A second life for campus trees

By Joseph Becker

As construction on the Living Village began at YDS this summer, select trees were taken down to make way. Following the ethos of the project, YDS worked to ensure that as few as possible were felled—and that the trees would have a second life as part of the regenerative project. With the help of two Connecticut companies, a portion of the removed trees will be returned to campus in the form of furniture and other uses.

Additionally, as the project progresses, YDS will plant an abundance of new trees and other vegetation across the site of the living-building residence hall. Aiming to house students in a way that gives back to the environment more than it takes, the Living Village makes a moral and theological statement about the need for constructing buildings in harmony with nature. 

Helping to put the Divinity School’s plans into action are City Bench and Hugo & Hoby. City Bench has begun the process of transforming the wood from the felled trees. At their facility on the east side of East Rock Park, they are now storing and drying the hemlock, pine, and oak logs for later milling.

Zeb Esselstyn of City Bench says, “We are happy to partner with Yale. There are millions of trees in metropolitan areas coming down each year that either go to the landfill or get chipped. If we can help sequester that carbon in the process of making furniture, that’s a good thing.”

Next, Hugo & Hoby, one of the only furniture companies in North America that is both a certified B Corp and 1% for the Planet Member, will take the milled wood and design and fabricate furniture for the Living Village. Working closely with the Yale project team, Hugo & Hoby will build functional objects that highlight the natural material’s history, structure, and beauty.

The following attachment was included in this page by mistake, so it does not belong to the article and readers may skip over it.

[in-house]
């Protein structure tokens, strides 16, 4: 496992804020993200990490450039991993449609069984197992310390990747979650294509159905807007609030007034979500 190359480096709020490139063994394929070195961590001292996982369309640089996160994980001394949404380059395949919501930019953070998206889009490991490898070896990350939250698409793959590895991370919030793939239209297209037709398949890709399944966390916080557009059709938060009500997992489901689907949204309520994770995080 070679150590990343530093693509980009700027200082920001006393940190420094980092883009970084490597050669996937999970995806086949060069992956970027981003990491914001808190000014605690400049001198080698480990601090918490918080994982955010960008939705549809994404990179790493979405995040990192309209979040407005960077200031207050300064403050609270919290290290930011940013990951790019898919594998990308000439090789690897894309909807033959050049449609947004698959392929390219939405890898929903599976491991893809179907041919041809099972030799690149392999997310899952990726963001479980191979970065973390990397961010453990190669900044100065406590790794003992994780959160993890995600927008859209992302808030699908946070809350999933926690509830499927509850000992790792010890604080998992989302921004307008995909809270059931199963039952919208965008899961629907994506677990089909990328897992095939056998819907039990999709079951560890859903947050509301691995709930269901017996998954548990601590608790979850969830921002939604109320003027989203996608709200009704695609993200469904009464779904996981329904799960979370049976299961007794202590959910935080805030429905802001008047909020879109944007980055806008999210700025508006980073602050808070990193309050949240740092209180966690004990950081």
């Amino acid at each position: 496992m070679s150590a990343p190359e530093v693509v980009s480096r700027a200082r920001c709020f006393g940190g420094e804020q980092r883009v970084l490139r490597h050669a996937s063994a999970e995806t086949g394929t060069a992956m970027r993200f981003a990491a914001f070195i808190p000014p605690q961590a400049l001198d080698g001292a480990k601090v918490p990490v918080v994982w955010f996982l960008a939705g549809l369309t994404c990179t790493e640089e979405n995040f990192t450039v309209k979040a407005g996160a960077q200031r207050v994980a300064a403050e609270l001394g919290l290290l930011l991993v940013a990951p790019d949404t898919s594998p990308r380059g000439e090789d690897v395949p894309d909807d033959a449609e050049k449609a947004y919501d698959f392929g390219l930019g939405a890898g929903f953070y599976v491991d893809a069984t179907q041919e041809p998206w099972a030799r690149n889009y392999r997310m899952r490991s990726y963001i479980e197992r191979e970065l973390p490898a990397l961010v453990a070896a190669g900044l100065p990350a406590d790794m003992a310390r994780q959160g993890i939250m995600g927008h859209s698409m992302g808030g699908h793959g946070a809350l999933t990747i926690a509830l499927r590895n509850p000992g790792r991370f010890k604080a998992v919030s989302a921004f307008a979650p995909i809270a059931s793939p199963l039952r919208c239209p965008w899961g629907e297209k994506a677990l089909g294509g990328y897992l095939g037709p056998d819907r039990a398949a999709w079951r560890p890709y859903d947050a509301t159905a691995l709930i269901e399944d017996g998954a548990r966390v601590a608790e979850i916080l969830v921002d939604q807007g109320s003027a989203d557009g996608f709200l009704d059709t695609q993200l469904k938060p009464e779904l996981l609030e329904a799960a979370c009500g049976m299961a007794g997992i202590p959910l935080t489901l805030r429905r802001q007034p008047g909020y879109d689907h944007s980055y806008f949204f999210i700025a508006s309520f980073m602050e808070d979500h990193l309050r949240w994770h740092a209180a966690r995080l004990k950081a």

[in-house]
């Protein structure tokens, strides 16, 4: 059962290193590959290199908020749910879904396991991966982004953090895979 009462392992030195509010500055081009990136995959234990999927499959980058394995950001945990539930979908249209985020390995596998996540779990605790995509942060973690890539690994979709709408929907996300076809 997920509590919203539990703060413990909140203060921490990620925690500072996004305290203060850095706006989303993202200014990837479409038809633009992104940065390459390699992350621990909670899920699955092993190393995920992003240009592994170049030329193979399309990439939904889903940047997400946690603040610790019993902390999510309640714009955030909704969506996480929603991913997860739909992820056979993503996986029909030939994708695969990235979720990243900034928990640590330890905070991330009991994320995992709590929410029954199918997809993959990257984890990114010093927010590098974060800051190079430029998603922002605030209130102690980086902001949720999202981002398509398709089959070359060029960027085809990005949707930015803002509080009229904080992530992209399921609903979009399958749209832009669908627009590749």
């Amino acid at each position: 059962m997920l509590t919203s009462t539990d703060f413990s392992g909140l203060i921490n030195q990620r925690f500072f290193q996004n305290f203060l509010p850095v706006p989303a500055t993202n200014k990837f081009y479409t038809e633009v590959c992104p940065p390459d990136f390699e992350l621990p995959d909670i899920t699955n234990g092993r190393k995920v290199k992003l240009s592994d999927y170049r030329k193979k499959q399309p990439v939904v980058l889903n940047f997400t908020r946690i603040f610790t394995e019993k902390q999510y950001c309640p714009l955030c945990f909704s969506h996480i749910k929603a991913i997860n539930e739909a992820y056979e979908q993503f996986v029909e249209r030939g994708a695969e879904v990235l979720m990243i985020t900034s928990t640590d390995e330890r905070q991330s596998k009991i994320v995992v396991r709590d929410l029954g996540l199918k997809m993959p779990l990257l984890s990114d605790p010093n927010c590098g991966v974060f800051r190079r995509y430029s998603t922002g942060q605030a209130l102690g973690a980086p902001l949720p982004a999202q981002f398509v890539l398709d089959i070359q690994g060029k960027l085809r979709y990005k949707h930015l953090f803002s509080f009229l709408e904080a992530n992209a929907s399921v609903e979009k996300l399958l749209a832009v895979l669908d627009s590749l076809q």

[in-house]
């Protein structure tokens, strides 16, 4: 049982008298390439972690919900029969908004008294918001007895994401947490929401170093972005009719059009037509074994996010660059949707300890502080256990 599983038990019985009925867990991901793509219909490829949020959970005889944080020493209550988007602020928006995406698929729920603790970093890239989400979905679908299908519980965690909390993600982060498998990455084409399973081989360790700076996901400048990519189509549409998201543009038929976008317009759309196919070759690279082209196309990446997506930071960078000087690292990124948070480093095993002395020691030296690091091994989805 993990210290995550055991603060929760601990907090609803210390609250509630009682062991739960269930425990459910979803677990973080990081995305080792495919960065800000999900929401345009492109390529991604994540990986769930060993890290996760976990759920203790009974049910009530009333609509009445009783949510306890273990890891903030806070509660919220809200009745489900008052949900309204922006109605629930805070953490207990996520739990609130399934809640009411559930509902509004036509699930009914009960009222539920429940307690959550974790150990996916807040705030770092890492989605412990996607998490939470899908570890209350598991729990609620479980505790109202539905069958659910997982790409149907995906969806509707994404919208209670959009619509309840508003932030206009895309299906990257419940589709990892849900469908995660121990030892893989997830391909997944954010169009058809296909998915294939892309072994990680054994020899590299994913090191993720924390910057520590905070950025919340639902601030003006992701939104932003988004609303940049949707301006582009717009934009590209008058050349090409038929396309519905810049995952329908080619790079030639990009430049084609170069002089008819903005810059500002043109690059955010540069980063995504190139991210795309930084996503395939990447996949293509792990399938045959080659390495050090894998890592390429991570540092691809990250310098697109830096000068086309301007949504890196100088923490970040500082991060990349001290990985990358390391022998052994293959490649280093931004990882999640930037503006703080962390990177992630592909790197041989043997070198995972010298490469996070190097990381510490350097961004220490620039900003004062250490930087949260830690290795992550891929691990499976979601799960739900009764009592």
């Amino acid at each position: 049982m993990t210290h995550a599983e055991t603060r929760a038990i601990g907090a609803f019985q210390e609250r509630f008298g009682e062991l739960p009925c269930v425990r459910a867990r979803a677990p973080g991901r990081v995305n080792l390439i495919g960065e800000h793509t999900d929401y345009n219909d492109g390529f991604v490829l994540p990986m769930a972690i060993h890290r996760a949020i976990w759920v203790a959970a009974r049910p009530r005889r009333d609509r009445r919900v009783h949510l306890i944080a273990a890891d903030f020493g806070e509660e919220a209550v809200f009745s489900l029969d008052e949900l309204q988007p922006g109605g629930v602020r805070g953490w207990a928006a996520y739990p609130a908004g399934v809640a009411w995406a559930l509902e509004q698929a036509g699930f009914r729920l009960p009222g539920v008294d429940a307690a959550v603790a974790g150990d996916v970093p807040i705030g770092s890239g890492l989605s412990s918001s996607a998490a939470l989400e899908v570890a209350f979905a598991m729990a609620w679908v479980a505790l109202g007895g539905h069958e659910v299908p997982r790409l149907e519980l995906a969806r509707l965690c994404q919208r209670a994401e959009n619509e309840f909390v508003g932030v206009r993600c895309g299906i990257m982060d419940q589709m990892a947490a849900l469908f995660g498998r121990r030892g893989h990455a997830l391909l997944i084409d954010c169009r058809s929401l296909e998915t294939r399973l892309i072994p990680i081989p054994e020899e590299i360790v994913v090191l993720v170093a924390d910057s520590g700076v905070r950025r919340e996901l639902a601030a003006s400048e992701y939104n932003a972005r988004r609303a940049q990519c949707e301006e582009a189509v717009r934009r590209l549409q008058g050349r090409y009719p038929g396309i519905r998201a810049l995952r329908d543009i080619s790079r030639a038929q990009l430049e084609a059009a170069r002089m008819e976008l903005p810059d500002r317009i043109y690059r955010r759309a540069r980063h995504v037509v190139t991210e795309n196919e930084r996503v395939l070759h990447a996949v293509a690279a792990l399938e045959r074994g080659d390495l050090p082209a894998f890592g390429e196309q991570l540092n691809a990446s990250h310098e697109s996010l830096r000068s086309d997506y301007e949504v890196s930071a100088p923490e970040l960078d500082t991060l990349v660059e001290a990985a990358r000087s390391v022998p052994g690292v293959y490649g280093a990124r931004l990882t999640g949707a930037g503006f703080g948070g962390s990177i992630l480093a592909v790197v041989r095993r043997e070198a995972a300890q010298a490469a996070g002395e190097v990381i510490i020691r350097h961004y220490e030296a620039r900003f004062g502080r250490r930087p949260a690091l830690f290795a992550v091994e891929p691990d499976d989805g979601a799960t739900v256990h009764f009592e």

YDS Dean Greg Sterling says that he, like many in the YDS community, was saddened by the removal of the trees but heartened to know they would have a second life in the Living Village.

“The trees had special meaning to me,” said Sterling, who grew up in California. “The grove of pines between the Deanery and School reminded me of the pines in the Sierra Nevada Mountains of my boyhood, and the oak trees between the School and Divinity Farm reminded me of the oaks in the coastal hills and the foothills of the Sierra.

“While it was difficult for many of us to see the trees taken down, we take solace in knowing they will have new life in the Living Village—and in knowing that eventually twice as many trees will be planted as removed.”

The reuse of the felled campus trees is only one piece of Living Village plans that center trees and other plants. The design also includes the following:

The Grove. The serpentine path from the Divinity Quadrangle will join with the existing pathway through the mature woodland to Saint Ronan Street. Young canopy, fruit, and nut trees will be planted to aid in the succession of the preserved mature canopy layer.

The Orchard. On the west side of the new building will be a large open space planted with a variety of orchard trees. Designed as a campus green, this space will function as a shade lawn, but its plants will all be fruit- or nut-bearing, making it a critical component of the agricultural landscape at the Divinity School.

The Divinity Farm. The community garden established by YDS students, faculty, and staff is a much-loved piece of the campus landscape, and the Living Village will offer room for it to grow. Through the use of edible and medicinal plants in planting beds, the Living Village will showcase how agricultural practices can be included in a more formal and parklike design.

Kitchen Gardens. Located on the east porch, these gardens will connect with the sustainable cycles of the building systems, using recycled water for sub-surface irrigation and compost from kitchen waste. Food gardens will provide fresh herbs and vegetables for the community kitchens.

Water Commons. Through a series of constructed wetlands and rain gardens that step gently down the hillside, the Water Commons will filter rainwater and wastewater for reuse within the Living Village.

A regenerative living-learning community: Learn more about the Living Village at YDS

September 5, 2023